'Supercondom' made of hydrogel and plant-based oxidants combats HIV/AIDS, enhances sexual pleasure

By @Guneet_B on
A worker places condoms onto a packaging belt at the Chinese condom manufacturer Safedom's factory in the town of Zhaoyuan, located 100 km (62 miles) south of the city of Yantai, Shandong Province February 6, 2012.
A worker places condoms onto a packaging belt at the Chinese condom manufacturer Safedom's factory in the town of Zhaoyuan, located 100 km (62 miles) south of the city of Yantai, Shandong Province February 6, 2012. Reuters/David Gray

An American professor of Indian origin has created a “supercondom” that can help combat HIV/AIDS while enhancing sexual pleasure at the same time.

The new supercondom created by lead researcher Mahua Choudhury and her team at the Texas A&M University effectively prevents HIV from infecting the individual. What makes the condom special is its ability to kill the deadly virus even if it breaks.

The new supercondom is made up of an elastic polymer called hydrogel. The Economic Times reports that a plant-based antioxidant with anti-HIV properties is entangled in the hydrogel.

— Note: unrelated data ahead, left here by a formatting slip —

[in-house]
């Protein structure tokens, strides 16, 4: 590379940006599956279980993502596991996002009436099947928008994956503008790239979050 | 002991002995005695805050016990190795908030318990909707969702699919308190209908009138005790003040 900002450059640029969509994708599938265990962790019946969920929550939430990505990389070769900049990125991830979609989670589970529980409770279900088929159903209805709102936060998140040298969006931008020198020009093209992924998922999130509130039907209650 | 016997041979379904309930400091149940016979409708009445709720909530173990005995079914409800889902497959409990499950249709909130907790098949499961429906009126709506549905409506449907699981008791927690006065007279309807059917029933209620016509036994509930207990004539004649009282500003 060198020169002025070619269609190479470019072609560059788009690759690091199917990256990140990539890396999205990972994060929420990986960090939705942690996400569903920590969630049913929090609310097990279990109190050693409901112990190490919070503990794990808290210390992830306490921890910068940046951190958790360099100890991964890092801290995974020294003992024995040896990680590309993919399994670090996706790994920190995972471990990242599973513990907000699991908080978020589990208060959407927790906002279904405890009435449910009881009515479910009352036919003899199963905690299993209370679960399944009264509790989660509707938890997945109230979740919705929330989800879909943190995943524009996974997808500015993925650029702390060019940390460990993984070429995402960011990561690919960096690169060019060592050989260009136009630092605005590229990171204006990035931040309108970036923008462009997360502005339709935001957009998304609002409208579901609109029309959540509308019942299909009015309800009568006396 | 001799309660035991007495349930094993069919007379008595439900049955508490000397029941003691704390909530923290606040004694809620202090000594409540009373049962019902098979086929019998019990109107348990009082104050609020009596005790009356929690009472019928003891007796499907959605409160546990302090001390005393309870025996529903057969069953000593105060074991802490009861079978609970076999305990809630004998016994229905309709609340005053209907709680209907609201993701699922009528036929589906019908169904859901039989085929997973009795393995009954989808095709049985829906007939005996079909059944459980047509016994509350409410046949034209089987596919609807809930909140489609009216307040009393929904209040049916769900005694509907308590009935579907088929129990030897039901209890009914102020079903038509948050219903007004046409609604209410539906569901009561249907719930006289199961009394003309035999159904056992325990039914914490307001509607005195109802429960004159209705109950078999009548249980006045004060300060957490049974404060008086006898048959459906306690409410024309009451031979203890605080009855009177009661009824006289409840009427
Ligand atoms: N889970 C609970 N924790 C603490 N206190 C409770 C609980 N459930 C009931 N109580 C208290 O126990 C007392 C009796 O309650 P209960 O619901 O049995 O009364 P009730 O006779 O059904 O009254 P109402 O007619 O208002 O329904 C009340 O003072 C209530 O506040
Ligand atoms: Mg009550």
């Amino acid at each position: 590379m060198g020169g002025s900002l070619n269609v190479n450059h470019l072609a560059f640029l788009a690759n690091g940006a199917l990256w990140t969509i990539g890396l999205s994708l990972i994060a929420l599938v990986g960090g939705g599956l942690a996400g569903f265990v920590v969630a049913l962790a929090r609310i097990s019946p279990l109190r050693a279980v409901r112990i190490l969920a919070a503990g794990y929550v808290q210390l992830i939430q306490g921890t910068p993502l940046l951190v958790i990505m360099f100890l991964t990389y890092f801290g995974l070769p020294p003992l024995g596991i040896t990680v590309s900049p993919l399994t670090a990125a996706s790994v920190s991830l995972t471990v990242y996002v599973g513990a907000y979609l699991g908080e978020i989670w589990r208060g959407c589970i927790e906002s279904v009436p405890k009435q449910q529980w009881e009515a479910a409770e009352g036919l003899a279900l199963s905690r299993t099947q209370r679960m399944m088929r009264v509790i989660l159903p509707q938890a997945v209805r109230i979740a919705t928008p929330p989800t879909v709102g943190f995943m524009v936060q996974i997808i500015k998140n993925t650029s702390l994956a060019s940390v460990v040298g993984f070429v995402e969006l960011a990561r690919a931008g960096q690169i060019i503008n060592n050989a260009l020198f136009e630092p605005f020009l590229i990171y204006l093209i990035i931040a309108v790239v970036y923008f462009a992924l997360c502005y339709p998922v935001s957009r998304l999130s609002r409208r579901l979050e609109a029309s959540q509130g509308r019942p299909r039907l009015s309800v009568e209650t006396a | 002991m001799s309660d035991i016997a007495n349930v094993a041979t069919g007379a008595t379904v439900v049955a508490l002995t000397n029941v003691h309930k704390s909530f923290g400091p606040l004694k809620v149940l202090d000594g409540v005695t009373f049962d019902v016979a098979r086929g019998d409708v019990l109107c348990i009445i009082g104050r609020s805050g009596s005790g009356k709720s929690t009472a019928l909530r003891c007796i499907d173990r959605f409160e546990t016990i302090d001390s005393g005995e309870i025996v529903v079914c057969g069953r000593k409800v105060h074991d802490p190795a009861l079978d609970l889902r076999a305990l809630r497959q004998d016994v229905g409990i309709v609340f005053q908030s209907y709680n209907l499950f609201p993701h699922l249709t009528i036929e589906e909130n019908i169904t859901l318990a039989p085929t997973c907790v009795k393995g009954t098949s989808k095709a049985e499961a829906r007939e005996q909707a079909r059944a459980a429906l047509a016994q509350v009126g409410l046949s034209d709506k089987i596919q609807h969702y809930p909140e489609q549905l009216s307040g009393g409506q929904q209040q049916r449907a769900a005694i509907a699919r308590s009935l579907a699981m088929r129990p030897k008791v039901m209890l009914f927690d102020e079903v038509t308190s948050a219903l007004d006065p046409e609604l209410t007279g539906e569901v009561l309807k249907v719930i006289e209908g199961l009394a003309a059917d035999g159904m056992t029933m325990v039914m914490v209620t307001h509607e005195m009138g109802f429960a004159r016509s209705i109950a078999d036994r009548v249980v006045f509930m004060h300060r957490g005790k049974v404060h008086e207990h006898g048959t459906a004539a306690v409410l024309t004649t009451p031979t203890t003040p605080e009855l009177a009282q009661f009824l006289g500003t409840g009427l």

The researchers have come up with the hydrogel condom with an aim to prevent the spread of HIV/AIDS and to help increase the global use of condoms as a tool against HIV. The researchers said that the team has not only created a novel condom material to prevent HIV/AIDS but also aims to eradicate the infection completely from the world, if possible.

“Supercondom could help fight against HIV infection and may as well prevent unwanted pregnancy or sexually transmitted diseases, and if we succeed, it will revolutionise the HIV prevention initiative,” said Choudhary, reports the Hindustan Times.

The water-based hydrogel used by the team to create the condom is commonly available and is widely used for medical purposes, including creation of contact lenses. The antioxidant called quercetin prevents HIV replication. If the condom breaks, quercetin is released, which in turn provides an additional protection.

As of now, the research team is planning to test the condom in the next six months. Once tested and approved, the condom will be available to the public for protection against the deadly infection. It is estimated that HIV/AIDS has killed more than 39 million people around the world since 1981.

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